My friend Ann sent me a wonderful painting that she made last year from memory of one of her childhood animals. Her painting reminded me of the blurred memories I have of favorite things from early childhood. My family was not a family of savers. My mother was constantly clearing out things we no longer needed, with the result that when she died her worldly possessions, other than a few pieces of furniture, fit into two grocery bags. So I had nothing left over from my childhood except a few photographs, but they had some clues.
P's mother was like mine in her non-holding on to things, so he, too, had only a couple of vague memories and a picture of himself holding the blue/tan bunny at upper left. This was his bunny that his grandmother made for him, and he remembers the button eyes.
I can still feel exactly how it felt to slide the wooden slatted door that wrapped around the little box in drawing 1440. My great-aunt Della gave it to me when I was around 8. It was exotic and splendid and perfect for storing gumball machine charms, which I collected. My prize charm was a tiny deck of cards. If you put a penny in the machine, it usually plopped a gumball into your hand; but occasionally it would spit out a charm instead of a gumball, and that was a red-letter day. (Later, there were fake gumball machines that cost a nickle and gave you a charm for your nickle every time. That seemed so out of the spirit of the gumball magic that I didn't consider those real charms.)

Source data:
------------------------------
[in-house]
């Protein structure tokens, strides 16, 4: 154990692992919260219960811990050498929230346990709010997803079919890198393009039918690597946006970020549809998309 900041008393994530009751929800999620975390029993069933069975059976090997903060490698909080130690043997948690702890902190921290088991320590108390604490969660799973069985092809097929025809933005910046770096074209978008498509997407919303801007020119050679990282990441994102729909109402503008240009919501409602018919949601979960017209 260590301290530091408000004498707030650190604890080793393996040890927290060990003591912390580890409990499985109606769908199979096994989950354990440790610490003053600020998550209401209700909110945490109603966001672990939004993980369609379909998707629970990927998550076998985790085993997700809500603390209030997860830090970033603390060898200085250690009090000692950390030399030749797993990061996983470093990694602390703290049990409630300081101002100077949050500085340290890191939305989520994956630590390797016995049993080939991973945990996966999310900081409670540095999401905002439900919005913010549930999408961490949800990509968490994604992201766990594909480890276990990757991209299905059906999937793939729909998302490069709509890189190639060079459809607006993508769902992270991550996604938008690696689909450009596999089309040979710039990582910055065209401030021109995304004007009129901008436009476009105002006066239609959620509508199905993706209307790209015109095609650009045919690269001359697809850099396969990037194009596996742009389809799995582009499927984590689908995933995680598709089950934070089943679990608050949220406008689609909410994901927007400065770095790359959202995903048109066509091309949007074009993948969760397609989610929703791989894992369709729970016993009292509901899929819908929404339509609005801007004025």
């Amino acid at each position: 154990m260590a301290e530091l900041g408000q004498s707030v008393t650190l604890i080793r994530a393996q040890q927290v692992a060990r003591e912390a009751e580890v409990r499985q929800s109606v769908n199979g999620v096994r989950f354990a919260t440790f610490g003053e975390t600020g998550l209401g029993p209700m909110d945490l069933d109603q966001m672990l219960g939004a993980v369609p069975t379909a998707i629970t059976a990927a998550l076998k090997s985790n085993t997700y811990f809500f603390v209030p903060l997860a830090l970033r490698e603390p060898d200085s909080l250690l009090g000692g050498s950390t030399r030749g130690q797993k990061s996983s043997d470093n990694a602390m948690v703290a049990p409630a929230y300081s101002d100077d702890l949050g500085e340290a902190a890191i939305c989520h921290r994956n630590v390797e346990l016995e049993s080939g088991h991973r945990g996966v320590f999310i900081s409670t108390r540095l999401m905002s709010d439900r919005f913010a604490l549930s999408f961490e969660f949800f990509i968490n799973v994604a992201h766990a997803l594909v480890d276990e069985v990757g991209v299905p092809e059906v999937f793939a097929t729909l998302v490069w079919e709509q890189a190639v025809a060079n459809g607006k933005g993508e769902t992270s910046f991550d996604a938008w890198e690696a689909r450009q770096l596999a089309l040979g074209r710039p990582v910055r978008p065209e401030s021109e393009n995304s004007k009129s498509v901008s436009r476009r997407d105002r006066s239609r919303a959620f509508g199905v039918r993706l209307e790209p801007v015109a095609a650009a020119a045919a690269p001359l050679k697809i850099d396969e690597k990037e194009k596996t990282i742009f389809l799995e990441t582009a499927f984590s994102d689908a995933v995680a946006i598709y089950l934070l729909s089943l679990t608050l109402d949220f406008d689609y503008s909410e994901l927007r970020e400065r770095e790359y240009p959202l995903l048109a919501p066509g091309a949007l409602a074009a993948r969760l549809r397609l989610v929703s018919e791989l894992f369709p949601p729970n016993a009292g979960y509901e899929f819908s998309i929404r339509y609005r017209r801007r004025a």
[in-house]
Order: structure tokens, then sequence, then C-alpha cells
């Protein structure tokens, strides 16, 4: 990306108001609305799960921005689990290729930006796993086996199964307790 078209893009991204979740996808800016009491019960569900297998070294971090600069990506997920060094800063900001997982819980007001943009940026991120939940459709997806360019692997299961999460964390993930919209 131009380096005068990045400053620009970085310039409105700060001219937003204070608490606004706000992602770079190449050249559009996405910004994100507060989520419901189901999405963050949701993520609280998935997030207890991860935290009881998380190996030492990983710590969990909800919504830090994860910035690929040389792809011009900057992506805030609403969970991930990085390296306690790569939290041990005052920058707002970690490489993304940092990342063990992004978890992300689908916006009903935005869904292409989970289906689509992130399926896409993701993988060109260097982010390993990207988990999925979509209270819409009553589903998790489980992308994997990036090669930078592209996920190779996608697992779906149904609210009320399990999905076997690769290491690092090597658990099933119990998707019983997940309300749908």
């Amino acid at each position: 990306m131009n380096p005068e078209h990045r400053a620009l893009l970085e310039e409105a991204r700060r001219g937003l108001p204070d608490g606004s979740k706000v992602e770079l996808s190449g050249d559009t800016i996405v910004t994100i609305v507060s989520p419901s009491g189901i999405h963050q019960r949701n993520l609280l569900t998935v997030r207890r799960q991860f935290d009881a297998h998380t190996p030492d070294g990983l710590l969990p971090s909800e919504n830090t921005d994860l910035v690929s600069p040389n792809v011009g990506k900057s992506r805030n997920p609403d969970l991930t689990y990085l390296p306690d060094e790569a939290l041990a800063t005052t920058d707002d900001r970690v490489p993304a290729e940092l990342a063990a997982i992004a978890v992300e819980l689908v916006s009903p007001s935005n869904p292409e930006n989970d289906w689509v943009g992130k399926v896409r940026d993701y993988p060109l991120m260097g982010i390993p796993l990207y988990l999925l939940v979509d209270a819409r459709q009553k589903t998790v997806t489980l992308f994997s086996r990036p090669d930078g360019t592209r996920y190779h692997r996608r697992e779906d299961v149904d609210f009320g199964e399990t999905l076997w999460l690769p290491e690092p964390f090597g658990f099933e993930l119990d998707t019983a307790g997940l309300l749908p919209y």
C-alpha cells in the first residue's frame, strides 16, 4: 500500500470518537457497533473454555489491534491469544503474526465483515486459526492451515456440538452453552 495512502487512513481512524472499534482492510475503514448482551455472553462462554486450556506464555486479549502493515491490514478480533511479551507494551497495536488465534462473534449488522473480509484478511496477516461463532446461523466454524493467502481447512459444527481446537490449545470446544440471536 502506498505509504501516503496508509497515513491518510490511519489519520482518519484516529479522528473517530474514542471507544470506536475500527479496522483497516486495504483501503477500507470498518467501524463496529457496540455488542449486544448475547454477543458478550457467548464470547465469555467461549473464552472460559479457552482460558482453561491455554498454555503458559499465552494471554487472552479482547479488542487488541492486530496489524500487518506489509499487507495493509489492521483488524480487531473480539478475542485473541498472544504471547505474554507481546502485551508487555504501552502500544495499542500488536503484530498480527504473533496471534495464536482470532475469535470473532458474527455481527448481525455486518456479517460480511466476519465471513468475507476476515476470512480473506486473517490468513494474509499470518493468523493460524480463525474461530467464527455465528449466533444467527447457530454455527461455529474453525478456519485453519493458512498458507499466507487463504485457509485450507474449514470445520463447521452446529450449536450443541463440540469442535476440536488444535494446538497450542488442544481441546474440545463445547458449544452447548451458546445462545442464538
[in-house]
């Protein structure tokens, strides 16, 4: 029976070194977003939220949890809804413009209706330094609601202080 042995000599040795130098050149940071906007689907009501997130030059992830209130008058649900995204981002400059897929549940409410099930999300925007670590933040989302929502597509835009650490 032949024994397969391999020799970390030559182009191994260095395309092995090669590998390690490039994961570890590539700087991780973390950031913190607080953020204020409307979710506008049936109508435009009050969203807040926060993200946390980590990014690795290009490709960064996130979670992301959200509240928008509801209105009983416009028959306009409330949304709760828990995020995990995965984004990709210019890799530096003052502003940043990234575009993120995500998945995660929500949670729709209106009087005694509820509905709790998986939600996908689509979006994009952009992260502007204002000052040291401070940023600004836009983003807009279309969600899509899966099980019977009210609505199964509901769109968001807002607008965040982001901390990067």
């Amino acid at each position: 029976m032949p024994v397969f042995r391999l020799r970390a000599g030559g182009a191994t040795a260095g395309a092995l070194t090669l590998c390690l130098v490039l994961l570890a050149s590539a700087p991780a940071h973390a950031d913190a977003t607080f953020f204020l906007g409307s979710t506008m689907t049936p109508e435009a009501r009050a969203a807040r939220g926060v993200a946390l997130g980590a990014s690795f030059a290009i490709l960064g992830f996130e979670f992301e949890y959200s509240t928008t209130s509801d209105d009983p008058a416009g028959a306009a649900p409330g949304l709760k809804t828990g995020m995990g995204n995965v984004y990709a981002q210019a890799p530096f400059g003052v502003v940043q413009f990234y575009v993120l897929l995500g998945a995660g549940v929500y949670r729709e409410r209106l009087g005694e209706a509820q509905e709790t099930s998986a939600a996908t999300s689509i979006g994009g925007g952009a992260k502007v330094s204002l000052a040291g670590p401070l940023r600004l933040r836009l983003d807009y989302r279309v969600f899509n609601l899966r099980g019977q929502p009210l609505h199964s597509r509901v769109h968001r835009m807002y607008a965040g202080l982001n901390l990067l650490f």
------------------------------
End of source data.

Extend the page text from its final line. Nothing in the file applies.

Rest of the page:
I kept the tiny pearl-handled knife, which I had found in the gutter on a truly lucky day, in the box, and also the king cake baby that I had gotten by luck in my piece of king cake one week during Mardi Gras season.
On the right hand page is my lambie, which showed up in two pictures of me from around two years old. One picture says "Christmas" on the back, and the lambie's bow is crisp and new-looking, so it was maybe a xmas gift. I vaguely remember the curly fur and the black tips on the ears, In the second lambie picture I'm wearing bunny slippers, and those I also remember for their softness and silence when I walked in them.